“Students who learn to write and to speak any of the international languages taught by the department are simultaneously improving their language skills in English.”
~Gladys Zubulake, Department of Modern Foreign Languages
One of the primary goals of the Department of Modern Foreign Languages is to teach students to communicate effectively. Written and oral communication go hand-in-hand irrespective of the specific language. Students who learn to write and to speak any of the international languages taught by the department are simultaneously improving their language skills in English. One of the many reasons for becoming fluent in a second or third language is that this ability assists the learners to communicate better in their first language.
In the world today, the means of written communication are rapidly changing. Lengthy written reports and letters still exist in many professions, but they are fast being replaced by more succinct documents, such as Web sites, e-mail, and blogs. In all these cases, being able to communicate in one or more written languages is a necessity for educated people in today’s world.
Foreign language educators assign a myriad of written assignments. They range from writing sentences, paragraphs, and business letters to reports, essays, and research papers. Exams frequently include written essays. Students in composition classes write and revise compositions on a variety of topics.
As with any language, the goal of writing is to communicate. Organization, clarity, and consideration of the audience are of the upmost importance. However, the foreign language student has other dimensions to consider when writing. It is not enough to translate from the native language into the target language. Different cultures have different ideas about writing. For example, American writers are quite direct with their prose; whereas, Japanese writers are more indirect. Other languages, such as Arabic and Spanish, incorporate more flourish or artistic quality to their writing. Thus, the student must consider the culture in order to reach a high quality of writing. In the Department of Modern Foreign Languages, professors strive to integrate the cultural aspects necessary to be a successful writer in the target language.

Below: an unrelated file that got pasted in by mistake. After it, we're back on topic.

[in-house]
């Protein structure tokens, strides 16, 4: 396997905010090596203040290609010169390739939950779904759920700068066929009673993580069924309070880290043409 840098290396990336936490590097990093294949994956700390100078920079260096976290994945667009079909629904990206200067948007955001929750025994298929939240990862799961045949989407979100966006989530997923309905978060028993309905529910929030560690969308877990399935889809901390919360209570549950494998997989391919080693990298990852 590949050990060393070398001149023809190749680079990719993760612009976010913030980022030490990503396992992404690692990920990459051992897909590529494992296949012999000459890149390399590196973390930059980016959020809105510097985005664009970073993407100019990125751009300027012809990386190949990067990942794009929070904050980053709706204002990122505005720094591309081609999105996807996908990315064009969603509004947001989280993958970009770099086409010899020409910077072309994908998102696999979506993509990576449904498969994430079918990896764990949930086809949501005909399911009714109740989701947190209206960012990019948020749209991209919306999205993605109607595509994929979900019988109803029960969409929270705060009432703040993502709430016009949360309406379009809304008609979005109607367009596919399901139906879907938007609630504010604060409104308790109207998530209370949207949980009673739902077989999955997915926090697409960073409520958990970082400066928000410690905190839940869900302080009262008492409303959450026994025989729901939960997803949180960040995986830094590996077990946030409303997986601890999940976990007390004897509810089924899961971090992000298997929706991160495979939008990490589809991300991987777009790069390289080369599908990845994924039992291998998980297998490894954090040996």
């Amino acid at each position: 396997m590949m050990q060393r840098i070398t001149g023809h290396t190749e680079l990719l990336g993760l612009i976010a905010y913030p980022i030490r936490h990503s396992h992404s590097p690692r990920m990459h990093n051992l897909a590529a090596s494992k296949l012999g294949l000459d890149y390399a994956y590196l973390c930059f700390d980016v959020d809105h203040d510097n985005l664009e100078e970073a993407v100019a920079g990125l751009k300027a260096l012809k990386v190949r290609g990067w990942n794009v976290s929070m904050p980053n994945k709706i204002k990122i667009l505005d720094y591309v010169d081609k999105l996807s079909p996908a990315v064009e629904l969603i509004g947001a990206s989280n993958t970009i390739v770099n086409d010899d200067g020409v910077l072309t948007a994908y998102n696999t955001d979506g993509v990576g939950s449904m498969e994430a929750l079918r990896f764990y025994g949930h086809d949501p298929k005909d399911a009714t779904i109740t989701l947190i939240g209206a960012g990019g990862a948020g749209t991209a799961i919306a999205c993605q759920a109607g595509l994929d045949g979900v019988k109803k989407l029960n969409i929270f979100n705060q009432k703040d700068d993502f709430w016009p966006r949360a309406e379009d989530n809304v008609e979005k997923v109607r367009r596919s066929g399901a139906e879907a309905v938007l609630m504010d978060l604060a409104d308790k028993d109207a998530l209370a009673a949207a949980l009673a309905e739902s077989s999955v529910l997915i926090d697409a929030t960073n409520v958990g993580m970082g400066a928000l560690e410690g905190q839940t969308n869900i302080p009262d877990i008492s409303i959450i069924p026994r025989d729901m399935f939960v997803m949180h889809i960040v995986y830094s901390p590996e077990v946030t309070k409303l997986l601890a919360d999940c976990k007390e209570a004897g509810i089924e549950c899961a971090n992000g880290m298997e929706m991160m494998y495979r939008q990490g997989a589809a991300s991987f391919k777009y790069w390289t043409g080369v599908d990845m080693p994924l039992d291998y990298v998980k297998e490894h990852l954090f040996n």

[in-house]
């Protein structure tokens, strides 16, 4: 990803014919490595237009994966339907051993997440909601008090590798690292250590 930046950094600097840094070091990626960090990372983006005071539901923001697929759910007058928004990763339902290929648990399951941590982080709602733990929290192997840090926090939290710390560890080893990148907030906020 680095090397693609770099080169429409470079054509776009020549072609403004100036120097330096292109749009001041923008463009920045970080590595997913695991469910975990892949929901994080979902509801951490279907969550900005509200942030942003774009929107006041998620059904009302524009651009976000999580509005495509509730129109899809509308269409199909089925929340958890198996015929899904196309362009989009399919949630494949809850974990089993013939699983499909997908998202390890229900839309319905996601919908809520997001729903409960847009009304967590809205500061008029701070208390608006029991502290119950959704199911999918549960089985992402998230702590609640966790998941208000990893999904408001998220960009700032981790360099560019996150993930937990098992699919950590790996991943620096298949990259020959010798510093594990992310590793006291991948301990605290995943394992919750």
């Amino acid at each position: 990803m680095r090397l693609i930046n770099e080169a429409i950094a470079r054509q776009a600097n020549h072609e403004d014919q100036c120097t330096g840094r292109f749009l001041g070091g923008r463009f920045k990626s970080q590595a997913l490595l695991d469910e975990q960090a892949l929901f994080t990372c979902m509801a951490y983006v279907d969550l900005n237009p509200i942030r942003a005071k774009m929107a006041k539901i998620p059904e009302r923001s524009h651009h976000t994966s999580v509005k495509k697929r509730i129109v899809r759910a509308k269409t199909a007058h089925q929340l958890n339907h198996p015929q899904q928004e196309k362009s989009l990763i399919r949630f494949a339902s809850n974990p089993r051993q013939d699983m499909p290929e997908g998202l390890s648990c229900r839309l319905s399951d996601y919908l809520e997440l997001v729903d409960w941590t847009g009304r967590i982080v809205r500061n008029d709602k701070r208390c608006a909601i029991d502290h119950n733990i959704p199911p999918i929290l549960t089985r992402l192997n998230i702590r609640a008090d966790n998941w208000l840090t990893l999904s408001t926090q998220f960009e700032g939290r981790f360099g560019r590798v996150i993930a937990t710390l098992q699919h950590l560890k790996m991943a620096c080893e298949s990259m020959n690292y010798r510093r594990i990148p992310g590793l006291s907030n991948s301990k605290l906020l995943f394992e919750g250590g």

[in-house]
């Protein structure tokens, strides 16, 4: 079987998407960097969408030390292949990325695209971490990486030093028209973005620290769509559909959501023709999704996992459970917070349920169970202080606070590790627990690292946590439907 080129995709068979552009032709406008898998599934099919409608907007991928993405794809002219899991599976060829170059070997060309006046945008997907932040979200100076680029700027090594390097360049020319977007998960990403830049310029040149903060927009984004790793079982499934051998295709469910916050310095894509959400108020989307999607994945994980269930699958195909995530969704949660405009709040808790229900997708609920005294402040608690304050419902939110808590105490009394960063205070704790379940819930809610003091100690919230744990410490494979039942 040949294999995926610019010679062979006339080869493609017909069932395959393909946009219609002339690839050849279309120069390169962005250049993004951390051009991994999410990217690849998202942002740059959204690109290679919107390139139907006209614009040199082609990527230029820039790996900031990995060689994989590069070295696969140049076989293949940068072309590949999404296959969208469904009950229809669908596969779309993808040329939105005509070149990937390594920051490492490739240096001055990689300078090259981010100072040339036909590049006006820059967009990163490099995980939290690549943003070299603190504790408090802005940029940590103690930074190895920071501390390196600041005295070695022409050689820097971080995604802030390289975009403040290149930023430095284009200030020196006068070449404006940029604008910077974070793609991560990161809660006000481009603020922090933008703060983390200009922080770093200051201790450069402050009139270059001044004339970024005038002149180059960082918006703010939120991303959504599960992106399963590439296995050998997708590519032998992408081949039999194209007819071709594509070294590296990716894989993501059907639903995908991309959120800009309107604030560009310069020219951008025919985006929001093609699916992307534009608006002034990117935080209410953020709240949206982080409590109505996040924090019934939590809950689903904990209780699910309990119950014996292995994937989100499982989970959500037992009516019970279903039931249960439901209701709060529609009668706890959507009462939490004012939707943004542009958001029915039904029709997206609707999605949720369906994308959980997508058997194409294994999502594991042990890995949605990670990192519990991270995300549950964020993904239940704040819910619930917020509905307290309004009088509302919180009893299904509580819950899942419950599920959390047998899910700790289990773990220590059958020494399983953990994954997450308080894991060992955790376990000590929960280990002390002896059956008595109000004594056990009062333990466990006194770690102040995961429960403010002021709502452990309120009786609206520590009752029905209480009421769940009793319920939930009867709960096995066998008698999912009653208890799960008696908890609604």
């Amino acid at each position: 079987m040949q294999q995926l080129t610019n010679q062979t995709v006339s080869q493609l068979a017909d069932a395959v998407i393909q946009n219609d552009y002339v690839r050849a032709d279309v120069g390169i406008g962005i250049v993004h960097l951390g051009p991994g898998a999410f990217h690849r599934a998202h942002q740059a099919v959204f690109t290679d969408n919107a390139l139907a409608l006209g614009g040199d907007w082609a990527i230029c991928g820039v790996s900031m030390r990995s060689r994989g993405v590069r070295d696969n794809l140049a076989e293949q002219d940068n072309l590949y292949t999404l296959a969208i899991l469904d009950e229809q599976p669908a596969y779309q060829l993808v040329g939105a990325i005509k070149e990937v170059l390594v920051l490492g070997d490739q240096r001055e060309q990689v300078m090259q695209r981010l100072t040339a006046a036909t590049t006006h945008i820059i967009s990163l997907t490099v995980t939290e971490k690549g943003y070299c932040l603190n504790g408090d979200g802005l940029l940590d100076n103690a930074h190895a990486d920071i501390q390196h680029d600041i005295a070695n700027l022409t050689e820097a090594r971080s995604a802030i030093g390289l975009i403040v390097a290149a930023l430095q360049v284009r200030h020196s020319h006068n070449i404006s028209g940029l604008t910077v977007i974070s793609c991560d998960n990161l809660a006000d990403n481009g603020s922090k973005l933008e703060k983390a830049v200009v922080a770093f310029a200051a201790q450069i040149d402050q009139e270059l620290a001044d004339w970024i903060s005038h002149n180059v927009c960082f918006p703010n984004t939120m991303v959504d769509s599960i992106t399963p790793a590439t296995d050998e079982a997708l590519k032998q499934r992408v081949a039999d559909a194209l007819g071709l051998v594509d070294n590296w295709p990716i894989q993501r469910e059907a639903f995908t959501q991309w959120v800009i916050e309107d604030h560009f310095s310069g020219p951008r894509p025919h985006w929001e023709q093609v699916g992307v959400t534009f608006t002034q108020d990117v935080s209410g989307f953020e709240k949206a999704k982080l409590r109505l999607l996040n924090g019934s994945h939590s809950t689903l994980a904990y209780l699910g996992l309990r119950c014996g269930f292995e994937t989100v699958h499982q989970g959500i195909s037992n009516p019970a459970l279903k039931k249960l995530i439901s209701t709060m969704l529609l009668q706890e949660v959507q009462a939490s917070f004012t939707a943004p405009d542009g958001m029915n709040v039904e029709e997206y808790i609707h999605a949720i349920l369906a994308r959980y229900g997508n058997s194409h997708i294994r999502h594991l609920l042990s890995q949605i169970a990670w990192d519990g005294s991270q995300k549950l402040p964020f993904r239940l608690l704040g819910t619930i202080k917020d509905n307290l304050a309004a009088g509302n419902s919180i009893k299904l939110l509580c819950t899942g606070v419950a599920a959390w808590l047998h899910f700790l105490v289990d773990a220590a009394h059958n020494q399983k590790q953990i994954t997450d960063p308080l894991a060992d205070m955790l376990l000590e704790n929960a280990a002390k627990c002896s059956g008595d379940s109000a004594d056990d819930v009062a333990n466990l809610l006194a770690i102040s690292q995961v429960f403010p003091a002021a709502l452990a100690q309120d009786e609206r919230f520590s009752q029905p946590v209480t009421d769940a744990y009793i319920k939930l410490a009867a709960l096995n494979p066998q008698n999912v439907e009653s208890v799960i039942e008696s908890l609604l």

For more information on the quality of good writing, please refer to the American Council on the Teaching of Foreign Languages (ACTFL).
Evidence and support for research papers and literary reviews may be obtained through scholarly articles and journals available through the databases at the library’s Web site, or from books and articles available in our library or through interlibrary loan. Information or articles obtained through other Internet sources will only be acceptable upon the instructor’s approval.
Foreign language educators follow the conventions of the Modern Language Association (MLA) known as MLA style. Copies of the MLA Handbook can be found in the library.
Students should consult their professors on the appropriate writing style needed for writing assignments. Students must give credit to the cited sources, use quotations appropriately, and avoid plagiarism at all times.
Among suggestions for writing papers in foreign language classes are the following:
Journals published by professional language associations are very good sources. Academic books housed in the library are also valuable. Students should ask their professors about citing Web sites and other specific sources.
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